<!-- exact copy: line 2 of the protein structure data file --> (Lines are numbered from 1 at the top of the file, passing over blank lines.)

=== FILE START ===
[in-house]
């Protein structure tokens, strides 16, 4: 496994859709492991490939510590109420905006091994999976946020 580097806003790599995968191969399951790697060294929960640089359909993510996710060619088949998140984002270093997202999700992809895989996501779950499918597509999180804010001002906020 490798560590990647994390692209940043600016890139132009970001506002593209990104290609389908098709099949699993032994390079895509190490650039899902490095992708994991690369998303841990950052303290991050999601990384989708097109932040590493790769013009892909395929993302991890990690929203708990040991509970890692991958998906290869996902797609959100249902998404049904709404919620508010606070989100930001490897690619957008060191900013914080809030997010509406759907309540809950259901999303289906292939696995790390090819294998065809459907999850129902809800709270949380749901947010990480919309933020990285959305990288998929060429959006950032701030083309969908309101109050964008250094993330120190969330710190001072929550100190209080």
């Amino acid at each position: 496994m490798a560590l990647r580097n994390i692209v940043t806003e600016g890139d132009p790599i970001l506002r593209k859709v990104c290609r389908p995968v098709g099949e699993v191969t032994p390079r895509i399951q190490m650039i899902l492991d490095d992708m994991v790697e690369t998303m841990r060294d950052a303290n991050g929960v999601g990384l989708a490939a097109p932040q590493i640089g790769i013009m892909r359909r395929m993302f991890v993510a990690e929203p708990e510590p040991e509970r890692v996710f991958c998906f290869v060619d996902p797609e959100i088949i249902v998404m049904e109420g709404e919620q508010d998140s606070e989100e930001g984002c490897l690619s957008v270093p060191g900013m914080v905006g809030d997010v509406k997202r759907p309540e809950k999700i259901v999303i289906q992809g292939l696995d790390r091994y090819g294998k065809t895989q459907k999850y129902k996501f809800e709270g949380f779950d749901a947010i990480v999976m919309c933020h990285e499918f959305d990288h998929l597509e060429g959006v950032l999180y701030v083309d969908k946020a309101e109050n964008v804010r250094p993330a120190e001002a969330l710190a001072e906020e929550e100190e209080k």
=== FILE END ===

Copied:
């Protein structure tokens, strides 16, 4: 496994859709492991490939510590109420905006091994999976946020 580097806003790599995968191969399951790697060294929960640089359909993510996710060619088949998140984002270093997202999700992809895989996501779950499918597509999180804010001002906020 490798560590990647994390692209940043600016890139132009970001506002593209990104290609389908098709099949699993032994390079895509190490650039899902490095992708994991690369998303841990950052303290991050999601990384989708097109932040590493790769013009892909395929993302991890990690929203708990040991509970890692991958998906290869996902797609959100249902998404049904709404919620508010606070989100930001490897690619957008060191900013914080809030997010509406759907309540809950259901999303289906292939696995790390090819294998065809459907999850129902809800709270949380749901947010990480919309933020990285959305990288998929060429959006950032701030083309969908309101109050964008250094993330120190969330710190001072929550100190209080």